The Bay Area Radio Museum provides the following links to websites across the Internet that provide content of interest to our visitors. While we recommend these sites, unless noted otherwise these websites are not affiliated with the museum, and we do not operate or maintain them. If you know of a website that should be considered for inclusion here, or if one of our included links does not work, please contact us with details.
Radio Station Tribute Sites
Jive95.com — One of the coolest radio station tribute sites ever, Jive95.com celebrates the history of San Francisco’s fabled KSAN and the men and women who helped pioneer progressive rock radio in the United States. Includes photographs, audio and reminiscences by the people who were there at the beginning.
The Unplugged 99.7 KYUU Archive — An affectionate look back at 99.7 KYUU by Jeff McNeal, who worked the afternoon shift at the station from 1982 to 1988 during its reign as one of the most popular music stations in Bay Area radio history. Includes audio, photographs and Jeff’s recollections of this dearly departed local favorite.
Bay Area Radio People
Alex Bennett — Now a morning talk host with Sirius, Alex starred on Bay Area radio at KMEL, The Quake (KQAK), Live 105 (KITS) and C-Net Radio.
Red Blanchard — One of the Bay Area’s all-time favorite radio personalities, Red hosted popular programs on KCBS in the 1950s before moving on to even greater fame and fortune in Los Angeles. Many more great Red recordings can be heard on his General Broadcasting System (GBS) website.
Coyle & Sharpe — The legendary “man on the street” madcaps, Jim Coyle and Mal Sharpe, are celebrated on this excellent tribute site.
Norman Davis — His Bay Area broadcasting career has taken him clear across both sides of the dial, from KOBY to KYA and KSFO to KSAN, plus KSJO, KTIM, KMPX, KKCY and KOFY. Norman Davis shares photos, audio and anecdotes from a half-century on the air on his RadioThrills.com.
Raechel Donahue — One of the elemental ingredients of progressive rock radio, the original Radio Grrl (and widow of Hall of Fame radio god Tom Donahue) is also a writer in addition to hosting a daily show on Sirius.
Lee De Forest — The inventor of the groundbreaking Audion tube, Dr. Lee de Forest (1873-1961) was also a pioneer broadcaster in the Bay Area. “The Complete Lee de Forest” tells the story of how his inventions changed the world — and also helped earn him an Academy Award.
Dean Goss — He’s been a favorite on Bay Area airwaves for more than three decades at 1260/KYA, Y93.3 (KYCY) and KFRC-FM, and he’s a popular voiceover talent who has also been the announcer numerous television shows, including “Let’s Make A Deal,” “$100,000 Pyramid” and “Win, Lose or Draw.”
Hap Harper — The world’s first airborne traffic reporter and legendary sidekick of Don Sherwood and Frank Dill is no longer with us, but his website is being maintained as a lasting tribute to the Bay Area Radio Hall of Famer. His website includes audio clips, photos and a “where are they now?” section.
Buddy Hatton — You remember him from KSFO, KNEW and Magic 61. Now, Buddy Hatton operates his own production company — cleverly-named Buddy Hatton Productions — in San Francisco, presenting an exciting array of his travel films from exotic locations around the world.
Charles D. “Doc” Herrold — A Bay Area original, Doc Herrold (1875-1948) can rightfully be called the first radio broadcaster in history. In addition to founding one of the earliest wireless radio schools, Doc built a small station in San Jose that grew up to be today’s KCBS/740 in San Francisco.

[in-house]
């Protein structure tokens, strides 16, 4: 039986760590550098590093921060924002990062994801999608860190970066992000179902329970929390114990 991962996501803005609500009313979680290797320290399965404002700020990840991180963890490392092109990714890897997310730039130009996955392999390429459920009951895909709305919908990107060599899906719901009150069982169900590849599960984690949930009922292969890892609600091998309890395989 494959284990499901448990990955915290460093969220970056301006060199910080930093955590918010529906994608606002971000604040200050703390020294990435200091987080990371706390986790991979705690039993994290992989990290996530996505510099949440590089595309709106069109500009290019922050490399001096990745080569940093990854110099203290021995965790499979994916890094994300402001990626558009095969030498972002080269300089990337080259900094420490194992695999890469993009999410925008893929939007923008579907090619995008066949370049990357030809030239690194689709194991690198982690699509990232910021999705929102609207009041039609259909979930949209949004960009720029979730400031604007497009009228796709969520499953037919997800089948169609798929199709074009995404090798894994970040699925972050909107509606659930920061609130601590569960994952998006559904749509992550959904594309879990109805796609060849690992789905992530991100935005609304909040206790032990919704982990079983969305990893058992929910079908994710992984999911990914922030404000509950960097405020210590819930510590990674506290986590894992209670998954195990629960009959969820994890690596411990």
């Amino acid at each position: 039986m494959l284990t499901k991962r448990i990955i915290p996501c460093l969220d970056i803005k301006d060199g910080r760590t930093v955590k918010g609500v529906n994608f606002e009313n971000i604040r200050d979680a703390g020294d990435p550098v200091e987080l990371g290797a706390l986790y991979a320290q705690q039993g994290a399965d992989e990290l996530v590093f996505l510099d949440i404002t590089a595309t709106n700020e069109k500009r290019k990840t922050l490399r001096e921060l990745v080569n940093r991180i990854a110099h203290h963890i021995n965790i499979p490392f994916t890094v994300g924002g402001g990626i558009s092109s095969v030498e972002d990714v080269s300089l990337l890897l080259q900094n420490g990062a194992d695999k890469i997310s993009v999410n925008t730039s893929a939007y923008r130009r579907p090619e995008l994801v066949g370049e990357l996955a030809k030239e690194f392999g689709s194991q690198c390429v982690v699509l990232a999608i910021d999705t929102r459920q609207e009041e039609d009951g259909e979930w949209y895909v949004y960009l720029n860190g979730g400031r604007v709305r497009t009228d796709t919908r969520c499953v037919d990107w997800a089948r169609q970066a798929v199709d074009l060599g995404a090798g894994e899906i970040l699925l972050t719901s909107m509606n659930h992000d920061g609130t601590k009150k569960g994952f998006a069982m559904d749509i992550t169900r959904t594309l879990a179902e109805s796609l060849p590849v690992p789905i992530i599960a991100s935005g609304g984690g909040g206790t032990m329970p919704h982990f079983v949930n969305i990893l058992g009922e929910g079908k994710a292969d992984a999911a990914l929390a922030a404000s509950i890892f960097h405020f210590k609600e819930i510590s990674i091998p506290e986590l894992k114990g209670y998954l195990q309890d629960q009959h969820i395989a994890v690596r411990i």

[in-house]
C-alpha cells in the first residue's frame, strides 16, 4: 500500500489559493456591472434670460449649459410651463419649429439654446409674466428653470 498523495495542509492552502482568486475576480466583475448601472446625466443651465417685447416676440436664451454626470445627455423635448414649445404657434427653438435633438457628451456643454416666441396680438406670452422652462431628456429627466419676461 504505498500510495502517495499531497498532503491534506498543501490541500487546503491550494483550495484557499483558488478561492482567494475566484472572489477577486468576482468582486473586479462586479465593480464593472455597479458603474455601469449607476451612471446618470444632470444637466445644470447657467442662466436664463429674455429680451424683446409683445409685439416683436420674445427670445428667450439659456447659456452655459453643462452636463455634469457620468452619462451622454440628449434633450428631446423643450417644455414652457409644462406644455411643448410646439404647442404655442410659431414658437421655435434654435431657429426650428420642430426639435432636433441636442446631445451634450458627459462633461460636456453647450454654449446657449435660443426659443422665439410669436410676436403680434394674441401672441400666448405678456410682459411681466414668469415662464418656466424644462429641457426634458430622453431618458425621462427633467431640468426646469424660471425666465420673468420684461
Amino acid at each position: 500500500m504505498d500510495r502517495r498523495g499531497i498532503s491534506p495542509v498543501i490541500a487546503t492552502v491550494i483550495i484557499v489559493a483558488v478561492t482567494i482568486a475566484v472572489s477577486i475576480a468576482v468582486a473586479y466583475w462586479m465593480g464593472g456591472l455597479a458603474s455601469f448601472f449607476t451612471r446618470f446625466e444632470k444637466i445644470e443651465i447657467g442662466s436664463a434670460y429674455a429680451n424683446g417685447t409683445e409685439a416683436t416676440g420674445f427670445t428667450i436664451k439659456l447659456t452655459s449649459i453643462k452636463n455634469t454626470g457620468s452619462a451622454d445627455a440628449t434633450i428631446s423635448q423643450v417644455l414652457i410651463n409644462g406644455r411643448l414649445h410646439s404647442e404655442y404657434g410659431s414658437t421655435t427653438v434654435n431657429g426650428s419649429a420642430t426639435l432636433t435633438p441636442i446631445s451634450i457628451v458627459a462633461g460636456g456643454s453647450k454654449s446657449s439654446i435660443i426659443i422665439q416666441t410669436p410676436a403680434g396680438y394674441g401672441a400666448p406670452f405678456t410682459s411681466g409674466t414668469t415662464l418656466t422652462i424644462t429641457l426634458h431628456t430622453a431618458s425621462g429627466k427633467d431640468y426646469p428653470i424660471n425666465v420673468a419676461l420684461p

Terry McGovern — A star of Bay Area radio (including KSFO, KSAN and K-101) and television (“Evening Magazine,” “Bay- TV”) has also appeared in movies (including “American Graffiti” and “Mrs. Doubtfire”) and is a noted voice actor and teacher.
Jeff McNeal — Now a voiceover superstar in high demand for commercials and movie trailers, the former KYUU afternoon guy looks back on his career behind the mike.
Bobby Ocean — The unmistakable voice that launched a thousand stations … LOBOs will love hearing samples of their hero’s voicework, and may be surprised that he is an extremely talented artist and illustrator as well.
Bill Roddy — Bill Roddy was one of NBC Radio’s legendary staff announcers, both in San Francisco and New York. His website includes his memories of working at KPO, NBC’s San Francisco outlet, where he rose from lowly page to full-fledged announcer.
Dr. Don Rose — The personal website of Dr. Donald D. Rose (1934-2005) is being maintained as a lasting tribute to one of the most beloved personalities in Bay Area radio history.
Big Rick Stuart — Big Rick spent 14 years at the legendary Live 105, and before that played “The Rock Of The Eighties” at The Quake (KQAK). Now he’s the 4-10 p.m. weekday voice at KFOG (104.5/97.7) and motorcycle enthusiast.
Also Of Interest…
Broadcast Legends — For nearly two decades, Broadcast Legends has been the gathering place for the renowned men and women who have worked both in front of and behind the microphones and cameras of Bay Area radio and television.
California Historical Radio Society — Dedicated to promoting the restoration and preservation of early radio and broadcasting. CHRS is currently restoring the classic KRE studio and office facility at Berkeley Aquatic Park, which will serve as a lasting museum and education center for radio enthusiasts of all ages.
Valley Broadcast Legends — A fun-loving social organization for members of the media, their friends and fans in California’s Central Valley.
If you know of a website that should be considered for inclusion here, or if one of our included links does not work, please contact us with details.